Downtown Wichita looked like a real downtown for a little while this afternoon – and it likely will again tonight.
By real downtown, I mean one that has sidewalks bustling with people and activity and sound and life. Wichita gets better at that all the time, but this afternoon felt different.
It was thanks to the new Pop-Up Urban Park, which officially opened over the lunch hour with food trucks and a big crowd. The celebration will continue with another gathering from 7 to 9 p.m. this evening.
The park is set up in a space at 121 E. Douglas that, until recently, was a big hole in the ground – literally. Crews filled it, covered it with gravel and installed some plug-ins for food trucks and a stage. They also installed all sorts of colorful seating, picnic tables, string lights overhead – even a ping pong table that will stay in the park. There’s also some public art in the park, including three brightly decorated “Keepers on Parade” statues donated by The Wichita Eagle, and an eye-catching wall art installation called “Sunflower.”
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This afternoon, the park was filled with dozens of office workers, who were playing ping pong, listening to a live band and standing in line to get lunch from four food trucks that were operating – and operating quietly since they didn’t need their generators.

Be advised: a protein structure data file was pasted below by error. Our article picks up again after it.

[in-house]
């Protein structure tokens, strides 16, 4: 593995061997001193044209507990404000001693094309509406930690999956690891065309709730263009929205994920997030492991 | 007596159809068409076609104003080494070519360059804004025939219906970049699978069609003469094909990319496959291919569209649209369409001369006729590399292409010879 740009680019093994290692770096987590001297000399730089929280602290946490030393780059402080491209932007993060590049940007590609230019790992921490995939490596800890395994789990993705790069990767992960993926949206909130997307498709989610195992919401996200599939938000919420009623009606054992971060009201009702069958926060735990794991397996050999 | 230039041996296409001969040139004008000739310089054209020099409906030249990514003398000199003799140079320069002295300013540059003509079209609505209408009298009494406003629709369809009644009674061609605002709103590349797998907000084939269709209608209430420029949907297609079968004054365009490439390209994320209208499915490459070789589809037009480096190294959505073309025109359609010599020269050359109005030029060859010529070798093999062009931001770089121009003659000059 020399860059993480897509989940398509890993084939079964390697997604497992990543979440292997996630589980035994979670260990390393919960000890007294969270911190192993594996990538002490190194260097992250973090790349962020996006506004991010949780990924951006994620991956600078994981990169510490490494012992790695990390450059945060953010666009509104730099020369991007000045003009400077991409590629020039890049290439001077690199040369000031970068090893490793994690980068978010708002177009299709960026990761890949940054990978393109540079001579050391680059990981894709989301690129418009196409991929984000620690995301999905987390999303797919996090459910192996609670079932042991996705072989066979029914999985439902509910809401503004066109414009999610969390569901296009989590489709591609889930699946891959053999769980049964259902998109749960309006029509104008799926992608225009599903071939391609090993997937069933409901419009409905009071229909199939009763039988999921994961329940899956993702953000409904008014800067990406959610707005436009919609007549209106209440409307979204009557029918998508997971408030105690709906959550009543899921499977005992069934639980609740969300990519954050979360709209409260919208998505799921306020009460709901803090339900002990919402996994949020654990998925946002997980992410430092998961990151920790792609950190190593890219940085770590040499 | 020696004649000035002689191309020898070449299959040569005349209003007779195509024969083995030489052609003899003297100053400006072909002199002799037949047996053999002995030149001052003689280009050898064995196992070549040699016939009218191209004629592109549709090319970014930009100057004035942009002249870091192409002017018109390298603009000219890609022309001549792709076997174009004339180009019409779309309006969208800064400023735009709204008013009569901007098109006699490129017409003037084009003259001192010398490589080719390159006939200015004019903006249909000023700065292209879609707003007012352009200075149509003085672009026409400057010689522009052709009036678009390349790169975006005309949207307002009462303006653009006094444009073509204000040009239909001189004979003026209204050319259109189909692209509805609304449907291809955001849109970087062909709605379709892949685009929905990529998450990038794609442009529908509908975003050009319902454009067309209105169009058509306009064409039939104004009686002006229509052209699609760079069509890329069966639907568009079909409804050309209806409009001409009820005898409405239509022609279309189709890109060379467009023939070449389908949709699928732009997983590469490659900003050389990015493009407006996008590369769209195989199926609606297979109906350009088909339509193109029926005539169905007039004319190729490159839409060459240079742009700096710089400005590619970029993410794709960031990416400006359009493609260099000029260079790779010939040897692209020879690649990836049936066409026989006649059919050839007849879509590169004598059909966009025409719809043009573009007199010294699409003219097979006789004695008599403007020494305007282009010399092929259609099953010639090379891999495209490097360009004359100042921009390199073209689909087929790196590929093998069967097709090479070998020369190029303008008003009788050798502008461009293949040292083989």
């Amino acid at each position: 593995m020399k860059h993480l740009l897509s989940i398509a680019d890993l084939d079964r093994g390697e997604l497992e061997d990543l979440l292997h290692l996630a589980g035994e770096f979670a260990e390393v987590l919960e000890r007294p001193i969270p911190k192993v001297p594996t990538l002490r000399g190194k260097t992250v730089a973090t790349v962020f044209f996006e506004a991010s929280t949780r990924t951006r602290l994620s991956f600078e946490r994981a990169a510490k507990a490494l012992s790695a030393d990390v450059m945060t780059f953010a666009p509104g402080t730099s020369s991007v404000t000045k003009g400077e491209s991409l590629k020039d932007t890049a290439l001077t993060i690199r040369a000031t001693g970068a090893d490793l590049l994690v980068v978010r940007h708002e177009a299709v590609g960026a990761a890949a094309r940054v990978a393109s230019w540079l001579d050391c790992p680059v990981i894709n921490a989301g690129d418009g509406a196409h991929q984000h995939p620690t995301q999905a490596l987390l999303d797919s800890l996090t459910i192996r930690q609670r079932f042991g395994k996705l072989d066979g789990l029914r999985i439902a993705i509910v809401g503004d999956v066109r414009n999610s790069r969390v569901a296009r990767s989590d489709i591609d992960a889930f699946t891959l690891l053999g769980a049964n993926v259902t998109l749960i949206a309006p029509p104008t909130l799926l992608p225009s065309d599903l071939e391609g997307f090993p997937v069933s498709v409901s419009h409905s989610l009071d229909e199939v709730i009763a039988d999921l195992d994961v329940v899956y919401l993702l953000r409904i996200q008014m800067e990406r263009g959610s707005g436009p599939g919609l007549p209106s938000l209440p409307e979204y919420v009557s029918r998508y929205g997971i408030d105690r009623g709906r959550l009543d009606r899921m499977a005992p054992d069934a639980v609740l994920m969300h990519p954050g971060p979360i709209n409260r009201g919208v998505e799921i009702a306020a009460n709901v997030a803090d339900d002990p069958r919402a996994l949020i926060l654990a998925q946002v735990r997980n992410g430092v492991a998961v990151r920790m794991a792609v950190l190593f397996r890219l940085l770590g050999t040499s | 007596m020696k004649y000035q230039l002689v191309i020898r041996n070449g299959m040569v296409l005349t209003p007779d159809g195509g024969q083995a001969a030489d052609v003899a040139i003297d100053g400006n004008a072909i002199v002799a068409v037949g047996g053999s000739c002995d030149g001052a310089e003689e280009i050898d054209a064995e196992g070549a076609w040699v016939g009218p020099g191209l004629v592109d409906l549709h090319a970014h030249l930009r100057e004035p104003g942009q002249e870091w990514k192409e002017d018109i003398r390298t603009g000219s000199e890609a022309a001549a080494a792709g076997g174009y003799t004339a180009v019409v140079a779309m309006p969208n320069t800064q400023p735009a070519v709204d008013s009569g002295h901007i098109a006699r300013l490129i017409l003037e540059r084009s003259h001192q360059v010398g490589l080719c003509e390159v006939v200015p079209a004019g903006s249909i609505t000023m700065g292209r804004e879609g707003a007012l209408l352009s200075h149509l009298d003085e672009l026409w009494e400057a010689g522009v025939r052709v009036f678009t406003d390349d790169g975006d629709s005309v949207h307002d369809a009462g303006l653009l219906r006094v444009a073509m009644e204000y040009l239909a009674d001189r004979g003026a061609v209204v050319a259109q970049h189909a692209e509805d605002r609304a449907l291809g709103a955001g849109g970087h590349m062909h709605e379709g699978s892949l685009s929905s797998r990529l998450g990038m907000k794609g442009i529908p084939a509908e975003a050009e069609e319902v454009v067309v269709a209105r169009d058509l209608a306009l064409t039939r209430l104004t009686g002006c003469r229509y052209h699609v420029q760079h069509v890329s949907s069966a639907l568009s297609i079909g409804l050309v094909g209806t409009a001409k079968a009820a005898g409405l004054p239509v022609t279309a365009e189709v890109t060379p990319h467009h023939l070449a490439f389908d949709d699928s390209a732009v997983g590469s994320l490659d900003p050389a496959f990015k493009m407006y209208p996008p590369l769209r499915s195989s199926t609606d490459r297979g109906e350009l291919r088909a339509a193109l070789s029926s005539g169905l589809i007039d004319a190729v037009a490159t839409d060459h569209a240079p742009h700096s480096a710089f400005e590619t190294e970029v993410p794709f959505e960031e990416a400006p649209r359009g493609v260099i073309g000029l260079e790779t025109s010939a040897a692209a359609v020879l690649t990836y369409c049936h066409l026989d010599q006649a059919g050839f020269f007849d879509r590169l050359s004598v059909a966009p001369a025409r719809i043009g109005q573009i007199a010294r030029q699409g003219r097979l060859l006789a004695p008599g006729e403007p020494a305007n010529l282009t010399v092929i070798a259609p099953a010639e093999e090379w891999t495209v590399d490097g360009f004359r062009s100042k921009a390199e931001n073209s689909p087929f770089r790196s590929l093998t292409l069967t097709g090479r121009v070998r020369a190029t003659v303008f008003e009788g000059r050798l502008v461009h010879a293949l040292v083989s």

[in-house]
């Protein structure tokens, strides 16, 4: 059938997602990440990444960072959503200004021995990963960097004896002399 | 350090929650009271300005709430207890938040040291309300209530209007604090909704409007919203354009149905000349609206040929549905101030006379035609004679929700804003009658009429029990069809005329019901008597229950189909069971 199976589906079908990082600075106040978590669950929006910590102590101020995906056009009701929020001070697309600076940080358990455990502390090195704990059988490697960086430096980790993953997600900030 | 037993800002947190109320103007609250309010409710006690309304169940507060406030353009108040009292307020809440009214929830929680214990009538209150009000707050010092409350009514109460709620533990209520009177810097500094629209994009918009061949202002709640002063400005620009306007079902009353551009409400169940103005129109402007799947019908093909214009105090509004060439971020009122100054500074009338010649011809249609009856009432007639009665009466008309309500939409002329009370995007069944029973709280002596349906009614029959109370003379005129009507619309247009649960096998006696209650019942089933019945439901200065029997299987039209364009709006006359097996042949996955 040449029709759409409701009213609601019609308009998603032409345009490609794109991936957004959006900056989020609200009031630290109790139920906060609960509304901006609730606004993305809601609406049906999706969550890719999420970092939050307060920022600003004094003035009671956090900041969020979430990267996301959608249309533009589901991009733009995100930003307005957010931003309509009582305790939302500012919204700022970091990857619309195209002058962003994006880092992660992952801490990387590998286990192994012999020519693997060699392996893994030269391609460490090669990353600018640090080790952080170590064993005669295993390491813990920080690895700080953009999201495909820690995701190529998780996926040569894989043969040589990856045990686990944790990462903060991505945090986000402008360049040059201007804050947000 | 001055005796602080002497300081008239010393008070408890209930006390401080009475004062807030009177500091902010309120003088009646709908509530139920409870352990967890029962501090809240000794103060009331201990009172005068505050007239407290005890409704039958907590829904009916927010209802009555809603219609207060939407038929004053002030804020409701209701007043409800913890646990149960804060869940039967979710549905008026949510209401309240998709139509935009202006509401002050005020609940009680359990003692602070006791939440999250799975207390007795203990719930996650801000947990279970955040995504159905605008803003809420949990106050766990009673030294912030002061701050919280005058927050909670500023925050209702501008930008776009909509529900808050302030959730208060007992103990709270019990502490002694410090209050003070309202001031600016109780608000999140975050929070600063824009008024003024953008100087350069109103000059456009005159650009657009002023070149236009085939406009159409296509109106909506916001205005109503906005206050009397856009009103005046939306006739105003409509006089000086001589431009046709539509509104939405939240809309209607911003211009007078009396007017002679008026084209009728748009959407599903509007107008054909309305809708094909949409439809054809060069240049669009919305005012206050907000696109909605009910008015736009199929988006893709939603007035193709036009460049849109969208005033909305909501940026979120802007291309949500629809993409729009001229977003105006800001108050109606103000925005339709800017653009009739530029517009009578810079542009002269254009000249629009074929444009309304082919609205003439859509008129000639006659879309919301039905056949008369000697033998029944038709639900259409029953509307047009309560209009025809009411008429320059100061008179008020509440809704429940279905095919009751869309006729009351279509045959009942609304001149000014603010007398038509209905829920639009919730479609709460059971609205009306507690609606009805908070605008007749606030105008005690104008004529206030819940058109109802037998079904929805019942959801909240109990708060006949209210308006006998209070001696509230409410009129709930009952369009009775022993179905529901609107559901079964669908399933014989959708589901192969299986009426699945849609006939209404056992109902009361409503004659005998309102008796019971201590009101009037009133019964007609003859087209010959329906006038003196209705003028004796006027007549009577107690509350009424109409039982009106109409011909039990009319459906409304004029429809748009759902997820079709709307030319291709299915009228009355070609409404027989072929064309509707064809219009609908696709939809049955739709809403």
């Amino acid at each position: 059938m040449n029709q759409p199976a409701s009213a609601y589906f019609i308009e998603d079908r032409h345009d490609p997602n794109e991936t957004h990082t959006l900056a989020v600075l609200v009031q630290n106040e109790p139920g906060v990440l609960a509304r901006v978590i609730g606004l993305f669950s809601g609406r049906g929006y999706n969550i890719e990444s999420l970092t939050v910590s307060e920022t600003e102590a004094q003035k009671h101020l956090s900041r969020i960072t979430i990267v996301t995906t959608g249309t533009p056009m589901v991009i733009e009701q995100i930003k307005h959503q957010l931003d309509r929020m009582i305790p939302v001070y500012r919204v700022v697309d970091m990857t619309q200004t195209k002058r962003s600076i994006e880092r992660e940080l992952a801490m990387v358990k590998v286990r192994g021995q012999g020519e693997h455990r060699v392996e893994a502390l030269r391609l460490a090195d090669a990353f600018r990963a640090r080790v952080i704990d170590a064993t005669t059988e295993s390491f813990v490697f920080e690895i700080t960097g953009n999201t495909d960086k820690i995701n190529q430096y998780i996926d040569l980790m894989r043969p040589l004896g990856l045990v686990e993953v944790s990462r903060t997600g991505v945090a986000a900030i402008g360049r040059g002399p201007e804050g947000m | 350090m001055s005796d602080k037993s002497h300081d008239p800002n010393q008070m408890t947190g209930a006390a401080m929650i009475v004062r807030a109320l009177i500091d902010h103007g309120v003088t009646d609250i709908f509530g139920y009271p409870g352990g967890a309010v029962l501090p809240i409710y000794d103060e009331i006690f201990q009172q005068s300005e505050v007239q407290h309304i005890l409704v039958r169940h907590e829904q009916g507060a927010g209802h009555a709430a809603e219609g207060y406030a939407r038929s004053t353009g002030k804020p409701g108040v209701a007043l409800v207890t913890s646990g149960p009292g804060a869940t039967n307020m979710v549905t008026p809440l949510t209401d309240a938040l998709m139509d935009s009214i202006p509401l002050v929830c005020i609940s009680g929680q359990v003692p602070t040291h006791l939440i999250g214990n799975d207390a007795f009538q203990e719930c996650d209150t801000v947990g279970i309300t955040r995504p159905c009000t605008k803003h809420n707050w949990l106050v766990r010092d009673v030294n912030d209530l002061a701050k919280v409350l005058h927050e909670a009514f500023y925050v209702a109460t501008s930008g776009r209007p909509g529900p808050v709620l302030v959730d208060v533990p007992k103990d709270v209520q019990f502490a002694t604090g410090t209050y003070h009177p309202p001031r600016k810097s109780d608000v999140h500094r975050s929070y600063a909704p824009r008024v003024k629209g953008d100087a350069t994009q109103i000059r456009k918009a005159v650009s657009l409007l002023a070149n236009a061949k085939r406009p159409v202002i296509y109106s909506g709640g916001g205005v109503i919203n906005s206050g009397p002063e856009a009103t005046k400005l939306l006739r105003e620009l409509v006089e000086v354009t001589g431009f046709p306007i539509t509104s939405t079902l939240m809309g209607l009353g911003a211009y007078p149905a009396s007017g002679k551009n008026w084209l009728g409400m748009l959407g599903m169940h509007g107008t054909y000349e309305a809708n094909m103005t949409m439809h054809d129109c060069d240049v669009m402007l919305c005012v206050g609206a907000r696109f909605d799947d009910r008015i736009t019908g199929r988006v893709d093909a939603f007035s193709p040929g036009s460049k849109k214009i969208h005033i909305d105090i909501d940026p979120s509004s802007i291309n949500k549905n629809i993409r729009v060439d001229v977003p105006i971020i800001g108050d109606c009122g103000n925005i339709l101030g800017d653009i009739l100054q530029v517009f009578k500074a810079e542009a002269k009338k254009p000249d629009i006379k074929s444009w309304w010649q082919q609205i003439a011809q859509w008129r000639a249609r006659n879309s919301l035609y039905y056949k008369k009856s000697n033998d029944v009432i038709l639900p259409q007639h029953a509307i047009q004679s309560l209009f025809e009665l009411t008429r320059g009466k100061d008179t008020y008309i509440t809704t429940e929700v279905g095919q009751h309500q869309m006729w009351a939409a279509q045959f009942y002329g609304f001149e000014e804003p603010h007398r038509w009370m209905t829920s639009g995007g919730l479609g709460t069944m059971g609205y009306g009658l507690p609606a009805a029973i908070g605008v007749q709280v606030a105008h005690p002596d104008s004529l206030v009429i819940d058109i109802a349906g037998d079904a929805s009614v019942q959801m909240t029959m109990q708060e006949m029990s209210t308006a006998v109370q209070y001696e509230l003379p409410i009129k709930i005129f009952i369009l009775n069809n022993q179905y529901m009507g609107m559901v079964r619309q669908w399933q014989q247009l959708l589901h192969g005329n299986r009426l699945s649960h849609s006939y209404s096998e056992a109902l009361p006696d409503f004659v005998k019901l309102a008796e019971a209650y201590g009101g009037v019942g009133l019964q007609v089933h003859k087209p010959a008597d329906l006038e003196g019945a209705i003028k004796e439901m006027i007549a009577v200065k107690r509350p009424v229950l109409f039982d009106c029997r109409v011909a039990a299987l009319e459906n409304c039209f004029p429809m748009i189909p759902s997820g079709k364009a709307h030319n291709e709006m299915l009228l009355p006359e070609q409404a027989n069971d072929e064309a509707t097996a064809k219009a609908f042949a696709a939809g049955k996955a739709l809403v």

The food truck operators have agreed that at least two of them will park there over the lunch hour Mondays through Fridays from now on, even in the winter, said Jason Gregory, the executive president of Wichita Downtown Development Corporation. Sometimes, more will be there, and occasionally, they’ll park there on Friday and Saturday nights as well. The trucks have agreed to have a lottery each month to determine which days they’ll serve in the park, and they’ll post a calendar on the Pop Up Park’s Facebook page.
The park is the result of a $150,000 Knight Foundation Fund grant, administered through the Wichita Community Foundation. Developers Robert Eyster and Michael Ramsey plan to develop the space eventually, but the park should be there for probably three to five years, Gregory said.
The park’s planners will leave some ping pong paddles in the park with the table, but it’s likely they won’t last long, Gregory said. Visitors should bring their own balls and paddles, he said, and the group might use some grant money to purchase ping pong equipment and leave it in nearby offices.